Linear extension rates and gross carbonate production of Acropora cervicornis at Coral Gardens, Belize.

Tuesday, 16 December 2014
Erin Peeling, Pennsylvania State University Main Campus, University Park, PA, United States, Lisa Greer, Washington and Lee University, Geology, Lexington, VA, United States, Halard Lescinsky, Otterbein University, Biology & Earth Sciences, Westerville, OH, United States, Robert Humston, Washington and Lee University, Biology, Lexington, VA, United States, Karl R Wirth, Macalester College, Saint Paul, MN, United States, Iliana B Baums, Pennsylvania State University Main Campus, Biology, University Park, PA, United States and Allen Curran, Smith College, Geology, Northampton, MA, United States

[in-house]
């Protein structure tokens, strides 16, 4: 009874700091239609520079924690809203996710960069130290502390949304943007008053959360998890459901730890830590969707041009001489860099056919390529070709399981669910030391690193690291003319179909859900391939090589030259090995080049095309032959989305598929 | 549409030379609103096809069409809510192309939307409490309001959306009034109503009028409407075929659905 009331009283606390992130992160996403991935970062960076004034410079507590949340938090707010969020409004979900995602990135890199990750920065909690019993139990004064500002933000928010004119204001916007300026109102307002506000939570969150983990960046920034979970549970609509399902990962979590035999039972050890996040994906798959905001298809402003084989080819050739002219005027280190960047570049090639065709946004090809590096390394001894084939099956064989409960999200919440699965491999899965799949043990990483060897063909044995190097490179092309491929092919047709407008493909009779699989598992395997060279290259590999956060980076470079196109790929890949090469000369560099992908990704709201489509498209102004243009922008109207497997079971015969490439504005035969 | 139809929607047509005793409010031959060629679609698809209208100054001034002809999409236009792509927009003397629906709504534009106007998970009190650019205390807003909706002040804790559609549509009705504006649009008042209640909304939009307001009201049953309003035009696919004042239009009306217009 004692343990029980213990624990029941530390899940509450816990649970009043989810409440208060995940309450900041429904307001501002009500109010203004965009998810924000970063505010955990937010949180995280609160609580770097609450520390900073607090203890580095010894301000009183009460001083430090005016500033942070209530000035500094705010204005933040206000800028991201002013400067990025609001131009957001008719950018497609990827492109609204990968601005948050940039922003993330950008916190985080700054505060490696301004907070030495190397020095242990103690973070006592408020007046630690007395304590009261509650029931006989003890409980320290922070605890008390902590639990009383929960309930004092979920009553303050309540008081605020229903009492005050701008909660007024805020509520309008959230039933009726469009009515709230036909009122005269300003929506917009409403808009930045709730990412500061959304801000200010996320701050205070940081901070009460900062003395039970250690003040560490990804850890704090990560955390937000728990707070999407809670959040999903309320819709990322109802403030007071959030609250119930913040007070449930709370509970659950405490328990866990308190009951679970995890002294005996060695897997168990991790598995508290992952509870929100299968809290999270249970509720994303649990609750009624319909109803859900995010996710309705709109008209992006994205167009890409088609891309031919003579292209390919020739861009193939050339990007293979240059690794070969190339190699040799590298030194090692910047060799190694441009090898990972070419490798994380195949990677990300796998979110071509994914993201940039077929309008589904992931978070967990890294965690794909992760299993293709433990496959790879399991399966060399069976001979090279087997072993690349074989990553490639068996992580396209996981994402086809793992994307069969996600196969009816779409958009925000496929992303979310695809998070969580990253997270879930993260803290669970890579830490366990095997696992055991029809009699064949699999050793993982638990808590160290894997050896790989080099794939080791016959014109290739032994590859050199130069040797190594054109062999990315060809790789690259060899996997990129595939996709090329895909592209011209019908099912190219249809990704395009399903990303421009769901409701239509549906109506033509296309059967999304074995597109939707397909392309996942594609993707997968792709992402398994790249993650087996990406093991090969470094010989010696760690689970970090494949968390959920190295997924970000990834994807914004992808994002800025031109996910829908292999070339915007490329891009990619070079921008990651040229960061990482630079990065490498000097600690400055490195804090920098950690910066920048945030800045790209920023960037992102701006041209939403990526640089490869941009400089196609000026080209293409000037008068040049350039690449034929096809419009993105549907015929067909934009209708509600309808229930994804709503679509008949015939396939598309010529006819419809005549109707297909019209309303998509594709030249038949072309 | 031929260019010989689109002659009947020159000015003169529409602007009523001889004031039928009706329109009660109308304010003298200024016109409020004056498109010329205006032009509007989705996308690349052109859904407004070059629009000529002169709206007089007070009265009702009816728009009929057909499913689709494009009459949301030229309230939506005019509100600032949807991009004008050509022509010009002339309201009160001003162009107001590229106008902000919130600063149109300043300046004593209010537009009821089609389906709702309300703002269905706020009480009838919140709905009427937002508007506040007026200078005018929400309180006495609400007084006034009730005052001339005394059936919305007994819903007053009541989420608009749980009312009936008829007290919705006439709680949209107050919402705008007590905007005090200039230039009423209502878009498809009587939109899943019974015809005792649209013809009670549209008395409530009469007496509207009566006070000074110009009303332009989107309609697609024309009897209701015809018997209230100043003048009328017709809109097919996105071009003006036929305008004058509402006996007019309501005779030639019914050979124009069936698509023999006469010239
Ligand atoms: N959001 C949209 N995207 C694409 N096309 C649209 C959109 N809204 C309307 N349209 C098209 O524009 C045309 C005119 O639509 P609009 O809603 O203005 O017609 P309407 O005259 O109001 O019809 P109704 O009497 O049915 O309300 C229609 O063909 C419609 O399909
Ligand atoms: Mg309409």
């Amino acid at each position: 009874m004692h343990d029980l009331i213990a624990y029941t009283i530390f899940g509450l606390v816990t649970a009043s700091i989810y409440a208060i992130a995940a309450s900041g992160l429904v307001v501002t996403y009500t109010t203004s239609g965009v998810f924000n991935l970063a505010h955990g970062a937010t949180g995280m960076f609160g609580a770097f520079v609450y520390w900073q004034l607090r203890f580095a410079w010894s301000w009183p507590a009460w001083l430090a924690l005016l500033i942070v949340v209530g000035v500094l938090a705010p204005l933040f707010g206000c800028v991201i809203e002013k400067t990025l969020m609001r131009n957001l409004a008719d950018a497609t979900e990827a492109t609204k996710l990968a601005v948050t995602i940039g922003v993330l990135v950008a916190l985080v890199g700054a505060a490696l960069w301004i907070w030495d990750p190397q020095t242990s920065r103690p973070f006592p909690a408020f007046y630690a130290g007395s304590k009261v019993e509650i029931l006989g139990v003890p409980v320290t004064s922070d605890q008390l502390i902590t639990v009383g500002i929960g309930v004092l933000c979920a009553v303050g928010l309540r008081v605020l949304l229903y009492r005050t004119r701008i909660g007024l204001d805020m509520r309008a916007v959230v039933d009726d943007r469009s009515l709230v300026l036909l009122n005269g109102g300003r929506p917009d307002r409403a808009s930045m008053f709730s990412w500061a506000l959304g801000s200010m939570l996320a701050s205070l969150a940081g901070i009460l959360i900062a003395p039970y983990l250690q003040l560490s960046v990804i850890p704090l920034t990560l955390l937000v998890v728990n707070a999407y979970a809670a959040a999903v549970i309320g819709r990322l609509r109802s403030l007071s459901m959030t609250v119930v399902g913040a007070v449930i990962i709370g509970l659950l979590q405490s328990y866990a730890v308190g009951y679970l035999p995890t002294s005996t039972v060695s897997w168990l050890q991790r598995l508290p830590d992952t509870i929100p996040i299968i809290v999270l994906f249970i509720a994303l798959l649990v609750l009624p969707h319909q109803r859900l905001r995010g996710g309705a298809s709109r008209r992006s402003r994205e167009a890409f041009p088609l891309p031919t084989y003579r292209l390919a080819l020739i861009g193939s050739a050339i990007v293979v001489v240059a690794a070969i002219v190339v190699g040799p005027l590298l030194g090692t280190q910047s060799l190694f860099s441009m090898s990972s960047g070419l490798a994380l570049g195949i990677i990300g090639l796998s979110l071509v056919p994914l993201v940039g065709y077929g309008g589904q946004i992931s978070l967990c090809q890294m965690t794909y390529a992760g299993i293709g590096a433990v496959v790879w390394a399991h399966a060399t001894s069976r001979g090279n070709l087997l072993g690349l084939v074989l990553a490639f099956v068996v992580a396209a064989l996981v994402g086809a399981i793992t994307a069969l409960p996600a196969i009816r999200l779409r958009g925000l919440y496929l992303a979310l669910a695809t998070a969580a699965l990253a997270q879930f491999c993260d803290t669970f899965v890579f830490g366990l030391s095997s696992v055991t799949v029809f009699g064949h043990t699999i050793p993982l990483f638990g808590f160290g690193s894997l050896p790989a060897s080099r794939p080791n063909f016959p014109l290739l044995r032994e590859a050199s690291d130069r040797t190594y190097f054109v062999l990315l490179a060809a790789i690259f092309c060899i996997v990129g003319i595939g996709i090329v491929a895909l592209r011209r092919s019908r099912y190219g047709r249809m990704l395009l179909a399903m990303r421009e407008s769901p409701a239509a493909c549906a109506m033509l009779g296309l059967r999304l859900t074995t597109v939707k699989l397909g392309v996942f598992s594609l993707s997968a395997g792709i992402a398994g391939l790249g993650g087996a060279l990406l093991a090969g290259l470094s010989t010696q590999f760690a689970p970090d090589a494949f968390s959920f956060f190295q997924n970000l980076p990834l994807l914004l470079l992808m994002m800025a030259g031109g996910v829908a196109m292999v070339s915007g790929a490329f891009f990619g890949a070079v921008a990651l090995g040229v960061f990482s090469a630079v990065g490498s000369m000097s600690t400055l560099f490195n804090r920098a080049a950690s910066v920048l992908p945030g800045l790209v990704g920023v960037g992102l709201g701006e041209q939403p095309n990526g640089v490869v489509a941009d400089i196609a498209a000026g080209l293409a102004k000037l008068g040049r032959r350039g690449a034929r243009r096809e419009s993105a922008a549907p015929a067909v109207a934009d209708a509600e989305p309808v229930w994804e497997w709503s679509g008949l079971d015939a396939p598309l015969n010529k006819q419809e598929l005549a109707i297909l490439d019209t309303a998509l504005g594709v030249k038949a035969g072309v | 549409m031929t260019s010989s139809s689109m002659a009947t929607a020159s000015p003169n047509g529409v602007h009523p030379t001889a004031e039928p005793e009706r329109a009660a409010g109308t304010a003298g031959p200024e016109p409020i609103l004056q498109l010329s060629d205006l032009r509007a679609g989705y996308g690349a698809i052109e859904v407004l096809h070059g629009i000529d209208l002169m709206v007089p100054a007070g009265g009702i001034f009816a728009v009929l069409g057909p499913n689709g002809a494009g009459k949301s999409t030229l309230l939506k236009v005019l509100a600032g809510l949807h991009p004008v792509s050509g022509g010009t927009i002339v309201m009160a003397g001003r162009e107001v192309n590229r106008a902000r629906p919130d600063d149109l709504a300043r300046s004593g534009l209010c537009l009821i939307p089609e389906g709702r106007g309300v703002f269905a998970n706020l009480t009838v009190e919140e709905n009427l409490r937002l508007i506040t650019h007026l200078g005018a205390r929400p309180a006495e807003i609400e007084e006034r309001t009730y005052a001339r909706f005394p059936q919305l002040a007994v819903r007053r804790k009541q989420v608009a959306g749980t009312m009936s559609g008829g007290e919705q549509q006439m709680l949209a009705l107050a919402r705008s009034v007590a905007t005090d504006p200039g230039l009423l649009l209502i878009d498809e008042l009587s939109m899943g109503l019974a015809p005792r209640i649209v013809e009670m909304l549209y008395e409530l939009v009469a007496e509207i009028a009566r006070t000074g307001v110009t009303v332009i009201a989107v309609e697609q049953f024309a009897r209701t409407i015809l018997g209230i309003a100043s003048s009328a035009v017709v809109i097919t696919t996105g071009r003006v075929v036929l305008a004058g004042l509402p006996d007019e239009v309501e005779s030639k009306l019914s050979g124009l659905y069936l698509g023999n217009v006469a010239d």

Branching Acropora coral species have fast growth and carbonate production rates, and thus have functioned as important reef-building species throughout the Pleistocene and Holocene. Recently, net carbonate production (kg CaCO3 m-2 year-1) has been recognized as an important measure of reef health, especially when monitoring endangered species, such as Acropora cervicornis. This study examines carbonate production in a thriving population of A. cervicornis at the Coral Gardens reef in Belize. Photographic surveys were conducted along five transects of A. cervicornis-dominated reefs from 2011-2014. Matching photographs from 2013 and 2014 were scaled to 1 m2 and compared to calculate 84 individual A. cervicornis linear extension rates across the reef. Linear extension rates averaged 12.4 cm/yr and were as high as 17 cm/yr in some areas of the reef. Carbonate production was calculated two ways. The first followed the standard procedure of multiplying percent live coral cover, by the linear extension rate and skeletal density. The second used the number of live coral tips per square meter in place of percent live coral multiplied by the average cross-sectional area of the branches. The standard method yielded a carbonate production rate of 113 kg CaCO3 m-2 year-1 for the reef, and the tip method yielded a rate of 6 kg m-2 year-1. We suggest that the tip method is a more accurate measure of production, because A. cervicornis grows primarily from the live tips, with only limited radial growth and resheeting over dead skeleton. While this method omits the contributions of radial growth and resheeting, and is therefore somewhat of an underestimate, our future work will quantify these aspects of growth in a more complete carbonate budget. Still, our estimate suggests a carbonate production rate per unit area of A. cervicornis that is on par with other Caribbean coral species, rather than two orders of magnitude higher as reported by Perry et al (2013). Although gross coral production at Coral Gardens is high by Caribbean standards, further assessment is required to understand the complete carbonate budget and how well live coral growth may balance bio-erosion or future predicted high CO2 acidification at this site.